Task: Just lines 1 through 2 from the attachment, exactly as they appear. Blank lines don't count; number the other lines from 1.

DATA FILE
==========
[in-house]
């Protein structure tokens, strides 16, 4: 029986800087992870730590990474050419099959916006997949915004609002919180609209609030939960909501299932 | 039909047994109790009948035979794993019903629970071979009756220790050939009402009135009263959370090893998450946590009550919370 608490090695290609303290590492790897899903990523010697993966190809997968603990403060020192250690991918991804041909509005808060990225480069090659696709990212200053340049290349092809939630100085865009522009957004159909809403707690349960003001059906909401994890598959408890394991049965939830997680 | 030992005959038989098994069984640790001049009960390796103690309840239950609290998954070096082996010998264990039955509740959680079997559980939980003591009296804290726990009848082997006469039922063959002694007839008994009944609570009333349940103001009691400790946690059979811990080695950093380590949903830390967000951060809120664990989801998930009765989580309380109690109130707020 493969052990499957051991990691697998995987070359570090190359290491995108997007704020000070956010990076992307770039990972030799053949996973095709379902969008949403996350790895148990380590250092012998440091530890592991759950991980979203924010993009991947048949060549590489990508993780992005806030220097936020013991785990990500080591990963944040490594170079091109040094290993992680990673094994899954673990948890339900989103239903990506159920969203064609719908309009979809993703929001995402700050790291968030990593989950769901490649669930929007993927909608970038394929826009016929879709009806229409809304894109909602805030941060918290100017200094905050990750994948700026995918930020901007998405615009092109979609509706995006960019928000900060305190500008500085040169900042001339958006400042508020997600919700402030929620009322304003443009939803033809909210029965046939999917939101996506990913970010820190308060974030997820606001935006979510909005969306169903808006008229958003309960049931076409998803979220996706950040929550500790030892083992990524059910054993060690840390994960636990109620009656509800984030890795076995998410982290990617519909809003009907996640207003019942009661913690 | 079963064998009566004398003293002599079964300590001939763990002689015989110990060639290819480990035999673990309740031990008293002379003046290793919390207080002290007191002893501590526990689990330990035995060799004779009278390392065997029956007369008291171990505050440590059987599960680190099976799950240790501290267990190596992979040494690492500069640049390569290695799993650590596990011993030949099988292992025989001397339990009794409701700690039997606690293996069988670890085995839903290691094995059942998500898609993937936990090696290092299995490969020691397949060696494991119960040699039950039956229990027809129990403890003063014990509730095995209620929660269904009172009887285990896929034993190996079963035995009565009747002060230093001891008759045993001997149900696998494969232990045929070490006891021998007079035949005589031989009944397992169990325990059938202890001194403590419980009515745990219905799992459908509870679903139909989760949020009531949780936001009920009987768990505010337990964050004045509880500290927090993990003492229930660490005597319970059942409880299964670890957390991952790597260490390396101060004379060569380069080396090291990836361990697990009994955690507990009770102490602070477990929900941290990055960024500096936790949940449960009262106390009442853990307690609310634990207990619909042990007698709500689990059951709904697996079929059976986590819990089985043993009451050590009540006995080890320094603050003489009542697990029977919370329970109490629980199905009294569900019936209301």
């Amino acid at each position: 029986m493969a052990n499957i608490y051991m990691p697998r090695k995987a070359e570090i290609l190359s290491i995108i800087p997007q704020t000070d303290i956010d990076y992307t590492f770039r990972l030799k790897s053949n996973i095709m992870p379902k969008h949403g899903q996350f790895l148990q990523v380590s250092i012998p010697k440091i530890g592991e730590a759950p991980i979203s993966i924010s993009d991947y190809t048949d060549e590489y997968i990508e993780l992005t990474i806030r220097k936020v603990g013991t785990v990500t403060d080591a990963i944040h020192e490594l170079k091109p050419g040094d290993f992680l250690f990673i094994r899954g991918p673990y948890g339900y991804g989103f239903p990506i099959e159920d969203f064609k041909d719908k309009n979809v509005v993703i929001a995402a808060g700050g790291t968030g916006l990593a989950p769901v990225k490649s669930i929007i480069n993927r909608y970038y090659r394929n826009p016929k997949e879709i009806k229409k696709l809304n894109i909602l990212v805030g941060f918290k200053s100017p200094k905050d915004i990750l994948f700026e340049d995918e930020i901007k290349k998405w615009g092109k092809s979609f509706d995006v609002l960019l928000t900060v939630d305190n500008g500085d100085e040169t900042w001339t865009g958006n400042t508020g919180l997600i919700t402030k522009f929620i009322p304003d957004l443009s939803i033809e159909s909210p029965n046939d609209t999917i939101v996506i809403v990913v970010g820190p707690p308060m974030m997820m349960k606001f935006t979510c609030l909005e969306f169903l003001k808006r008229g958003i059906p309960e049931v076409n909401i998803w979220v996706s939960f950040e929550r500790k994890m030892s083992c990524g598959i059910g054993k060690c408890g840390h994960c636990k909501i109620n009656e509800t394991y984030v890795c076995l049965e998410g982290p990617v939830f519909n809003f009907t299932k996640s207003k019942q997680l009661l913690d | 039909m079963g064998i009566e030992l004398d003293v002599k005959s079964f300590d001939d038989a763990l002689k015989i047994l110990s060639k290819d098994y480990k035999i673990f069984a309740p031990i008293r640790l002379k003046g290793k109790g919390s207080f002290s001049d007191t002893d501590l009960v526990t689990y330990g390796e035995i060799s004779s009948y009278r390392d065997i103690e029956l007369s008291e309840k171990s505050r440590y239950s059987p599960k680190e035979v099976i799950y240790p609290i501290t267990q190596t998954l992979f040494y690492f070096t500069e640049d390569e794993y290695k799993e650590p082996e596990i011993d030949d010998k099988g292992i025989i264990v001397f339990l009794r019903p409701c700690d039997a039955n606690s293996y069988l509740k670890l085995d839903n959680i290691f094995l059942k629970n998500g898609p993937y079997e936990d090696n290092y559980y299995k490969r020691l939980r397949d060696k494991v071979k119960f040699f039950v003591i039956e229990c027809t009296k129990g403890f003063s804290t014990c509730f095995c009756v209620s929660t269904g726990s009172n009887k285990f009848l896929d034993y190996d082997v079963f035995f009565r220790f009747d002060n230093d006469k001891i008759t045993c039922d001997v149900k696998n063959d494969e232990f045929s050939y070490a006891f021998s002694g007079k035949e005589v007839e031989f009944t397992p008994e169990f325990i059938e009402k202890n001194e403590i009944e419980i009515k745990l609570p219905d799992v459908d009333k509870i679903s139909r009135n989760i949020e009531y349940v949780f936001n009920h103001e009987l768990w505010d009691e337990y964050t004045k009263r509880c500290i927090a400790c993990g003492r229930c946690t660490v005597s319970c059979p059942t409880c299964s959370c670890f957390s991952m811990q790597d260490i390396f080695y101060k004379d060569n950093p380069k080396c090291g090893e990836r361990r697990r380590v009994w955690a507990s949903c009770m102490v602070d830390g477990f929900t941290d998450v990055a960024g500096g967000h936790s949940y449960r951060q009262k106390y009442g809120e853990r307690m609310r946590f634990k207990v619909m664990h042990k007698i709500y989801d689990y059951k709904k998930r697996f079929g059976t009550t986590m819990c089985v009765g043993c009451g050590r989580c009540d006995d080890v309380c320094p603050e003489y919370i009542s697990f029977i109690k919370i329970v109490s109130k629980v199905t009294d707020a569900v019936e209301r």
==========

[in-house]
């Protein structure tokens, strides 16, 4: 029986800087992870730590990474050419099959916006997949915004609002919180609209609030939960909501299932 | 039909047994109790009948035979794993019903629970071979009756220790050939009402009135009263959370090893998450946590009550919370 608490090695290609303290590492790897899903990523010697993966190809997968603990403060020192250690991918991804041909509005808060990225480069090659696709990212200053340049290349092809939630100085865009522009957004159909809403707690349960003001059906909401994890598959408890394991049965939830997680 | 030992005959038989098994069984640790001049009960390796103690309840239950609290998954070096082996010998264990039955509740959680079997559980939980003591009296804290726990009848082997006469039922063959002694007839008994009944609570009333349940103001009691400790946690059979811990080695950093380590949903830390967000951060809120664990989801998930009765989580309380109690109130707020 493969052990499957051991990691697998995987070359570090190359290491995108997007704020000070956010990076992307770039990972030799053949996973095709379902969008949403996350790895148990380590250092012998440091530890592991759950991980979203924010993009991947048949060549590489990508993780992005806030220097936020013991785990990500080591990963944040490594170079091109040094290993992680990673094994899954673990948890339900989103239903990506159920969203064609719908309009979809993703929001995402700050790291968030990593989950769901490649669930929007993927909608970038394929826009016929879709009806229409809304894109909602805030941060918290100017200094905050990750994948700026995918930020901007998405615009092109979609509706995006960019928000900060305190500008500085040169900042001339958006400042508020997600919700402030929620009322304003443009939803033809909210029965046939999917939101996506990913970010820190308060974030997820606001935006979510909005969306169903808006008229958003309960049931076409998803979220996706950040929550500790030892083992990524059910054993060690840390994960636990109620009656509800984030890795076995998410982290990617519909809003009907996640207003019942009661913690 | 079963064998009566004398003293002599079964300590001939763990002689015989110990060639290819480990035999673990309740031990008293002379003046290793919390207080002290007191002893501590526990689990330990035995060799004779009278390392065997029956007369008291171990505050440590059987599960680190099976799950240790501290267990190596992979040494690492500069640049390569290695799993650590596990011993030949099988292992025989001397339990009794409701700690039997606690293996069988670890085995839903290691094995059942998500898609993937936990090696290092299995490969020691397949060696494991119960040699039950039956229990027809129990403890003063014990509730095995209620929660269904009172009887285990896929034993190996079963035995009565009747002060230093001891008759045993001997149900696998494969232990045929070490006891021998007079035949005589031989009944397992169990325990059938202890001194403590419980009515745990219905799992459908509870679903139909989760949020009531949780936001009920009987768990505010337990964050004045509880500290927090993990003492229930660490005597319970059942409880299964670890957390991952790597260490390396101060004379060569380069080396090291990836361990697990009994955690507990009770102490602070477990929900941290990055960024500096936790949940449960009262106390009442853990307690609310634990207990619909042990007698709500689990059951709904697996079929059976986590819990089985043993009451050590009540006995080890320094603050003489009542697990029977919370329970109490629980199905009294569900019936209301």